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VIDEO: Cody Fry Shares 'I Hear A Symphony (Live)' Video


Fry's "Symphony Sessions" will be released January 21.

Today, Cody Fry shares the video for "I Hear A Symphony," the song that went viral on TikTok earlier this year, subsequently inspiring Fry to record a live orchestral record titled, Symphony Sessions. Set for release on January 21, 2022, the whole album was recorded at Ocean Way Nashville Studio, a beautiful 100-year-old grey stone church, and arranged with a 60-piece orchestra.

Fry also received his first GRAMMY nomination yesterday for Best Arrangement, Instruments and Vocals, for his cover of The Beatles' "Eleanor Rigby," which is also taken from Symphony Sessions.

"With 'I Hear A Symphony' sitting now with nearly 65 million streams on Spotify, as well as every other song off of Flying ranging from 220,000-8,000,000 respectively, Fry's decision to stay true to himself has clearly paid off," said Atwood Magazine who interviewed Fry and debuted the "I Hear A Symphony" video. "What's interesting about 'I Hear A Symphony,' though, is its universal appeal. Rather than suiting a trend, a dance, or a behavior, as other viral songs have, it's used in a more general capacity. When looking at the videos tagged under the sound, there's no one way users interpret the song."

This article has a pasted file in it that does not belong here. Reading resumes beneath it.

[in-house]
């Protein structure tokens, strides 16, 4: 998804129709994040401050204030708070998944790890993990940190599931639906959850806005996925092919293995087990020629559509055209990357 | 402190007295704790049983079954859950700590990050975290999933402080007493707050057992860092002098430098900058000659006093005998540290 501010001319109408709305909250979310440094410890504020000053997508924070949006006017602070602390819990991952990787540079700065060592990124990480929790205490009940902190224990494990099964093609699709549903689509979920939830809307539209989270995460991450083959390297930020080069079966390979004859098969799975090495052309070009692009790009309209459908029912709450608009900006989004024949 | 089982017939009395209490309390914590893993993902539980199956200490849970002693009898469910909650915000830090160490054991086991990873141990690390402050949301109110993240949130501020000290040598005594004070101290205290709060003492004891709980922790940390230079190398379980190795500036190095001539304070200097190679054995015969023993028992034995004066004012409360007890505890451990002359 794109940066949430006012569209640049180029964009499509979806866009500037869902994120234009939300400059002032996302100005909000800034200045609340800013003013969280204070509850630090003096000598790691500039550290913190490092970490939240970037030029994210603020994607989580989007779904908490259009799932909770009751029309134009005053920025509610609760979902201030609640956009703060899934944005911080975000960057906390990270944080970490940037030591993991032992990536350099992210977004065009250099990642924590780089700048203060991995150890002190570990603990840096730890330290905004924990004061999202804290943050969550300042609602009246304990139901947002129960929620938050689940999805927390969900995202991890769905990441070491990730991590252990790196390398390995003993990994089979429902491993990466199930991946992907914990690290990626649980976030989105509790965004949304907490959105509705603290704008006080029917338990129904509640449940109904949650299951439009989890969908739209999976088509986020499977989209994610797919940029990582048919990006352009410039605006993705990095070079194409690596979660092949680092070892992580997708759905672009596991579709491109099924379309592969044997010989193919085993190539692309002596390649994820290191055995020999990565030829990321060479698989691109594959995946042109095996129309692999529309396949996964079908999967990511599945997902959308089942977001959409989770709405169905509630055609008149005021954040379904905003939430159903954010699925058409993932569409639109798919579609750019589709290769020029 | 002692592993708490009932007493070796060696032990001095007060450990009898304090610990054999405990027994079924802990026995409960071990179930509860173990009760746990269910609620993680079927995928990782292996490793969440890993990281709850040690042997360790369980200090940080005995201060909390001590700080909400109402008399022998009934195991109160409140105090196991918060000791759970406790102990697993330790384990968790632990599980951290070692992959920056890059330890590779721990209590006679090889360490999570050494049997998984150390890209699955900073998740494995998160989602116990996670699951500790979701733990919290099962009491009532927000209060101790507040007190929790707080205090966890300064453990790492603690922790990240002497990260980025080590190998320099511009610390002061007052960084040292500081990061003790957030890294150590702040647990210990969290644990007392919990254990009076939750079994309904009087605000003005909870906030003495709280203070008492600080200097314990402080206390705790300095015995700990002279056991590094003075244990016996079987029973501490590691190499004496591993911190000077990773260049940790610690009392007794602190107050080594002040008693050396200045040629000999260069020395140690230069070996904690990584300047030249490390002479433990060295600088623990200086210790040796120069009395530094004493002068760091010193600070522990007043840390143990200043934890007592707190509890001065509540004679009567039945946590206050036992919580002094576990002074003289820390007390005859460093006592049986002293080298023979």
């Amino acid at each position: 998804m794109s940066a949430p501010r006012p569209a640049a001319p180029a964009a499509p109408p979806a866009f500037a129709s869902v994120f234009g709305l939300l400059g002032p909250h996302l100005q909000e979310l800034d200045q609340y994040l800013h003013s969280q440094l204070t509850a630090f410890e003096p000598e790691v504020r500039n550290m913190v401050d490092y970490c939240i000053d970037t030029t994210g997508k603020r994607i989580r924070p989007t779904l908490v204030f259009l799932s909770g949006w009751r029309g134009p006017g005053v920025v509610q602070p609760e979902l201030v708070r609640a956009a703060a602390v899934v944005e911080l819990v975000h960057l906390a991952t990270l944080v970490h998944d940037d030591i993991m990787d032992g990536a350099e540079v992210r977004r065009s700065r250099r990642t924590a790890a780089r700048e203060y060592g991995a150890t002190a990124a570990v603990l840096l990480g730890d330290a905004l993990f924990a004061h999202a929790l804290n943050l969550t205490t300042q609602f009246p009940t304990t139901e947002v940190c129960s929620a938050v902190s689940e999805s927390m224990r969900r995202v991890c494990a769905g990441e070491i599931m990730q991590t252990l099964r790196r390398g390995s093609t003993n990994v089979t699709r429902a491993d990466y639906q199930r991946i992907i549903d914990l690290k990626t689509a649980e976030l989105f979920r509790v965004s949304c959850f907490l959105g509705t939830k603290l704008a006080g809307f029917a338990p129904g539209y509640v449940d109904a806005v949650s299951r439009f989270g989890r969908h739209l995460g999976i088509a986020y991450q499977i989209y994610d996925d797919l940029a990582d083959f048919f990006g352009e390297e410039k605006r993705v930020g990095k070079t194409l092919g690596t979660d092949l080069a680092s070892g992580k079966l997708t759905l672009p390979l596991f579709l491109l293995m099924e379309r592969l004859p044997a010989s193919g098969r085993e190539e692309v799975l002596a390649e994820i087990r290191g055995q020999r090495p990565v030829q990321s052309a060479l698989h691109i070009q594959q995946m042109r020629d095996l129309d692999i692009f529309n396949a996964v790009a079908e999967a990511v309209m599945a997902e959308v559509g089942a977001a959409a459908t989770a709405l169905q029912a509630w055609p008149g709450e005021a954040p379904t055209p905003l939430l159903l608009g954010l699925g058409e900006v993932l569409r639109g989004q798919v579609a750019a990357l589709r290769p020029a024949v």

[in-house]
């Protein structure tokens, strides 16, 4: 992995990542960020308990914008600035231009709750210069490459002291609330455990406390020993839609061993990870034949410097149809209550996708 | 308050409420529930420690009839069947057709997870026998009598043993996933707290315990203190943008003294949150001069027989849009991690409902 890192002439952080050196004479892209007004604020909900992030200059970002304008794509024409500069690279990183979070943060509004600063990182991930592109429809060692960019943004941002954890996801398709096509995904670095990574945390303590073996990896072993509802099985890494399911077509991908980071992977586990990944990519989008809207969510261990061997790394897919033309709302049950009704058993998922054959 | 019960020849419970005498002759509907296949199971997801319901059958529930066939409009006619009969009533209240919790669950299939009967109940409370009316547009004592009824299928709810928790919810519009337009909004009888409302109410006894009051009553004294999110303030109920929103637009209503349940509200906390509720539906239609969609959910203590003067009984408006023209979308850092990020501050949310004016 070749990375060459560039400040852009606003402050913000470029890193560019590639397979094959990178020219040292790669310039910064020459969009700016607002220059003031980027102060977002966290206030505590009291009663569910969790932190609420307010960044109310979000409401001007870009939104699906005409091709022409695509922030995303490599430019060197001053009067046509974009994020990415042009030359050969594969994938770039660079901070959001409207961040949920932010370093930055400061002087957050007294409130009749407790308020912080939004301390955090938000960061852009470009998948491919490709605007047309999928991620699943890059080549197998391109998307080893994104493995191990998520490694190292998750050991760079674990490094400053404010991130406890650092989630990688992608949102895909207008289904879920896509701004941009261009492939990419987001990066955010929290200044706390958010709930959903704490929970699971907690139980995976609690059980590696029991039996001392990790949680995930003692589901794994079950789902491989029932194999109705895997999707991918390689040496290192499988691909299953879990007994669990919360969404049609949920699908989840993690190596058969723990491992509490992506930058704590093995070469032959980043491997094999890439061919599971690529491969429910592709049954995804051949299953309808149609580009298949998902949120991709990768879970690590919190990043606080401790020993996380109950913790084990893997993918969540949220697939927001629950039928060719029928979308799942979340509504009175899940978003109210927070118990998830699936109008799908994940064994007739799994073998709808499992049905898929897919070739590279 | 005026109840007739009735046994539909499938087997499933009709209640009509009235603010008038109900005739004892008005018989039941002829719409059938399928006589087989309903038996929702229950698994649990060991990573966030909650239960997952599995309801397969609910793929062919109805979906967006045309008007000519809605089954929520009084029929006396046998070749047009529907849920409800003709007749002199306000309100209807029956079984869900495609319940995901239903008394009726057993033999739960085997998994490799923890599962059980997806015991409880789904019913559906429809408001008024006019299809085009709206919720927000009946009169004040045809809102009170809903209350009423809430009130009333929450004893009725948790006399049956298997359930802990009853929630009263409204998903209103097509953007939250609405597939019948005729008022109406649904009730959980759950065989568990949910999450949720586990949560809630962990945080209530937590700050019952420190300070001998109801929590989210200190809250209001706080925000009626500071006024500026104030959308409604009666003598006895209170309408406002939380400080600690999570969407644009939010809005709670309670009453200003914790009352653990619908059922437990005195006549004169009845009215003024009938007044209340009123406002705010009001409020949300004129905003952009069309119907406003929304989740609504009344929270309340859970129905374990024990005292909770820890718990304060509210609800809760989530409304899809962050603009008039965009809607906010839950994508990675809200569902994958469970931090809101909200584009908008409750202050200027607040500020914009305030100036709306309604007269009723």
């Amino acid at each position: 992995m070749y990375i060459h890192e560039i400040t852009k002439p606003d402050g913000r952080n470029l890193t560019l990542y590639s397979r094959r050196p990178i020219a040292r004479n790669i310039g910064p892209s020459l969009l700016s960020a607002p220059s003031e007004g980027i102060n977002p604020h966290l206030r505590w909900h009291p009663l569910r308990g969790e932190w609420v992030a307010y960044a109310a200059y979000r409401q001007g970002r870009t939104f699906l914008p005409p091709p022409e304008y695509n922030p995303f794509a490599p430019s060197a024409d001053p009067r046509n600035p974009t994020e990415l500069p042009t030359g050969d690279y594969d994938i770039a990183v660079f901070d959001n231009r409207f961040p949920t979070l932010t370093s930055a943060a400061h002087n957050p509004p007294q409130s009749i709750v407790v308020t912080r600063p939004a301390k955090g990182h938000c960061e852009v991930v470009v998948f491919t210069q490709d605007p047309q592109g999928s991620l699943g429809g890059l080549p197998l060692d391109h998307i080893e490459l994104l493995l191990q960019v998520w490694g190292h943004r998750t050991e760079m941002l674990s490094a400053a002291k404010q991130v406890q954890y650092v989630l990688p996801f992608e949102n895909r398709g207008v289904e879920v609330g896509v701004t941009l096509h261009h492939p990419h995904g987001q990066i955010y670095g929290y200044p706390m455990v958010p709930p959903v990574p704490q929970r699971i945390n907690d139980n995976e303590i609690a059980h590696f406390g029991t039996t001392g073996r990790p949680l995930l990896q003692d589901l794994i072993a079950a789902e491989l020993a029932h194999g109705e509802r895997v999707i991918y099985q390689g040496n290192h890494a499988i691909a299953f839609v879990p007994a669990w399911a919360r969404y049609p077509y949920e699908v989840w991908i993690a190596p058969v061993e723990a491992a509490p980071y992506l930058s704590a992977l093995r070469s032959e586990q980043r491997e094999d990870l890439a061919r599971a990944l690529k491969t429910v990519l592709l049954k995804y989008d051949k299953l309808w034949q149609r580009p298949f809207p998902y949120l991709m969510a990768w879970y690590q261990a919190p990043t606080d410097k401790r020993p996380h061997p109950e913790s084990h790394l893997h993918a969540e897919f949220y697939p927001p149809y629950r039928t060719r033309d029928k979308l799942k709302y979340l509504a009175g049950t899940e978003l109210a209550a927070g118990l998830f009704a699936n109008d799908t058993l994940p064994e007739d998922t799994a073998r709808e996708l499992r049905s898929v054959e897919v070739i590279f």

Indeed the success of "I Hear A Symphony" has earned Fry the luxury to choose his own creative path, and the result is Symphony Sessions. The six-song album includes fully arranged originals as well as covers of The Beatles' "Eleanor Rigby,", which has amassed over 14 million streams in just a couple months since being shared on TikTok, and Ben Rector's "Sailboat," a song which served as a joint encore on Fry and Rector's recent tour.

"I've run the gamut of emotions, from confusion to thunderstruck excitement to the fear of how long will this last?" admits the Chicago-raised Fry. "This has totally changed my life. It's allowed me to say no to things I don't want to do and be able to pursue what I do."

Although major record labels came calling following his viral success, Cody has decided to remain independent for the time being. "I didn't feel right about the offers," he says. "I wanted to see what I could do on my own now that I can support myself this way. Even though record companies can add tremendous value, it was too tantalizing for me to be able to make the music I wanted, without any outside interference."

Symphony Sessions is just that, and Cody hopes it can continue to open doors, with visions of taking his orchestral approach to the Hollywood Bowl and Carnegie Hall, or even on a tour where he plays with local orchestras at each city. "I think the most amazing things humans do are the things that we do together in large groups," he says. "When else in music do you have 60 people in the same room all working together to make the same piece of art simultaneously? There is an energy that only happens in that setting."

All the songs were recorded live in a single day, including several of the lead vocals, with a 60-piece orchestra, including strings, brass, woodwinds and percussion. "When a session is structured in this way, it doesn't leave much room for error, but luckily the musicians were incredible, and everything turned out better than I could have imagined," says Cody. "It was a stressful, nerve-wracking, joyful, rewarding experience. I hope I get to continue making more music like this."

Watch the new music video here:

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From This Author Michael Major